For the cover of "Rip Van Winkle," in a 1921 edition of the tale by Washington Irving, N.C. painted the young Rip hiking up the Catskill Mountains in company with a strange little bearded man. The sky is a bright yellow and the mountain a rich blue but the darkening trees suggest an ominous outcome—Rip's 20-year sleep. As a bonus, the exhibition has a copy of the beautiful book.
N.C. tried out impressionism in an untitled landscape in 1923, but his best work here may be "A Young Maine Fisherman" from 1933. A realist but almost romantic painting, it's a large oil canvas that pictures the steady fisherman with his hand on the helm, his eyes on the water. In the background, billowing white clouds float over the blue sea.
Andrew loved many of the same things his father did—sky, hills, water, human figures—and he learned much from his father. But the son had a different aesthetic. He didn't use the thick oil paints of his father and he only rarely painted the bright colors that N.C. relished. Instead, he used egg tempera, watercolors and drybrush to make muted paintings that are contemplative rather than boisterous.
In the 13 works by Andrew Wyeth in the show, we see birds struggling to fly on the windswept Maine coast, with grays and muted greens the only colors; a gray windowpane opening out to trees in the dim colors of late fall; and in a faint pencil sketch, a barely seen native man peering into a house.
His portraits are equally elusive. A fine picture of a Maine woman, The Rebel, 1977, is a bit more colorful, catching her short blonde hair, blue turtleneck, and the rays of the sun. But this sturdy woman remains an enigma, not unlike the woman in Andrew's most famous painting, Christina's World, 1948 (not in this show). That woman, unable to use her legs, crawls up a hilly meadow, pushing her body with her arms.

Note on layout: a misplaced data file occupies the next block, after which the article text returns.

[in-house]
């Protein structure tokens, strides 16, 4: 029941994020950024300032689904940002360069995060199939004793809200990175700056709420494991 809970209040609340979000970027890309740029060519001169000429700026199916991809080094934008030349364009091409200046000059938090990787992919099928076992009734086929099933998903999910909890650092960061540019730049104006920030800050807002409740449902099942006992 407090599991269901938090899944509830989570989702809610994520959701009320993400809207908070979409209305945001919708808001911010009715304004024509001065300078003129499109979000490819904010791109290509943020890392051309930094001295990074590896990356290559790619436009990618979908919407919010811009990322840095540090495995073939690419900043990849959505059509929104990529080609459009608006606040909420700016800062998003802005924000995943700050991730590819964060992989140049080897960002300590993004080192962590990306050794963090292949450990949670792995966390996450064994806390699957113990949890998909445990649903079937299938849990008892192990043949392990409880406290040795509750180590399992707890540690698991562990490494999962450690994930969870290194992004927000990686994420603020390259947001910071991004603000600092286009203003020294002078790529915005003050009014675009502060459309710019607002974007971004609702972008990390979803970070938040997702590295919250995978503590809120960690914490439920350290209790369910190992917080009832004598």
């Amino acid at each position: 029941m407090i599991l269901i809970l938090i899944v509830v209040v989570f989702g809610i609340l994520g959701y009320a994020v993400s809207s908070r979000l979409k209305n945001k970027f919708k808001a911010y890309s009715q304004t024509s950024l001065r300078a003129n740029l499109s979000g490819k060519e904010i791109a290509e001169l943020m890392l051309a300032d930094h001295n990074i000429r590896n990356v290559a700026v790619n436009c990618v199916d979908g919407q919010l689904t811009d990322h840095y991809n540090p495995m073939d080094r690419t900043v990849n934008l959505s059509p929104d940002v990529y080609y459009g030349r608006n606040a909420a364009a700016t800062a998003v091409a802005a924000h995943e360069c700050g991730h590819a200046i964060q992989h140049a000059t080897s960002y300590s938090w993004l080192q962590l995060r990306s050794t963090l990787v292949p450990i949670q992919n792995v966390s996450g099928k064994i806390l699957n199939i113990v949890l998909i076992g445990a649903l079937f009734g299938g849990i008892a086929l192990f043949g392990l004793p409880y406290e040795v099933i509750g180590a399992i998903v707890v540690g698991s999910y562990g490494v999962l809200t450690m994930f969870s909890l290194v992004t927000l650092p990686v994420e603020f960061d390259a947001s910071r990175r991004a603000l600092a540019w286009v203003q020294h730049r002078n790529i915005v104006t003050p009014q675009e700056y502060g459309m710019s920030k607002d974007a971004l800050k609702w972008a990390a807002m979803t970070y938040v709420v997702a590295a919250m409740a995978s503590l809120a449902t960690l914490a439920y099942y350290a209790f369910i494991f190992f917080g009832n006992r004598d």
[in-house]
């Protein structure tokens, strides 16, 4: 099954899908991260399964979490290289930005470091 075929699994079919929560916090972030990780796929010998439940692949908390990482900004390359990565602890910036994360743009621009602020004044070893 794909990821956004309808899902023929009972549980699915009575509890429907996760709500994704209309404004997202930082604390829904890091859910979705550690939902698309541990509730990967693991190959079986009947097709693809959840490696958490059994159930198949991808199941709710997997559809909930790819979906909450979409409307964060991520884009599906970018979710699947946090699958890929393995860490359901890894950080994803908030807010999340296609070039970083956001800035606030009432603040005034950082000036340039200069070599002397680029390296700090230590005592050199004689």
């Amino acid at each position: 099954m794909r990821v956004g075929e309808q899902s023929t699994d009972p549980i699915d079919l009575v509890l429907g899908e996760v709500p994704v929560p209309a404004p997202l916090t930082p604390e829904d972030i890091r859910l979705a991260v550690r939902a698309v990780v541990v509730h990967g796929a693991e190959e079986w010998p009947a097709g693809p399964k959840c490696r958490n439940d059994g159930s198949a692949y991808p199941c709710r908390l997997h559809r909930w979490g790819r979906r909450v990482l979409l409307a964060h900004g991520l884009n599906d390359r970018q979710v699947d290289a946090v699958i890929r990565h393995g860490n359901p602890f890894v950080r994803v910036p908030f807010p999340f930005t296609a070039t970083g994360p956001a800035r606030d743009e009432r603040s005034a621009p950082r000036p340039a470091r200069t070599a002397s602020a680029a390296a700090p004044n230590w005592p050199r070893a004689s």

A later painting, On the Edge, 2001, is similarly mysterious. A woman stands on a big boulder looking out to sea. We can't see her face. All we can see are lights and shadows, the flat ocean, and the overwhelming diagonal of the massive rock. Andrew Wyeth once said that all his works are abstractions. Looking at these works, I think I finally know what he meant.
Jamie Wyeth, still working at 74, may be the bridge between the art of his father and his grandfather. He uses all kinds of media, and he doesn't hesitate to use brilliant color. Best known perhaps for his thoughtful portrait of President John F. Kennedy, painted posthumously (not in this show), Jamie has painted everything from a solemn tribute to the first responders of 9/11 to a humorous self-portrait with a pumpkin head.
Going back to the future, he's still painting Wyeth signature subjects: old barns, harbors, gulls and the sea.
Three Wyeths: Three Generations
Through May 28
Tucson Museum of Art, 140 N. Main Ave.
Thursday to Sunday, 10 a.m. to 5 p.m. Visitors should reserve a time slot for their visit in advance, via the museum's webpage. Masks and social distancing are required.
$12 adults; $10 seniors 65 and up; $7 college students and teens ages 13 to 17; free to children 12 and under, members, veterans and active military.
Extra: Curator Christine Brindza will give a free Zoom talk, Spotlight on N.C. Wyeth, at 5 p.m. on Thursday, Feb. 4. Register at www.tucsonmuseumofart.org/event/curator-talk-spotlight-on-n-c-wyeth/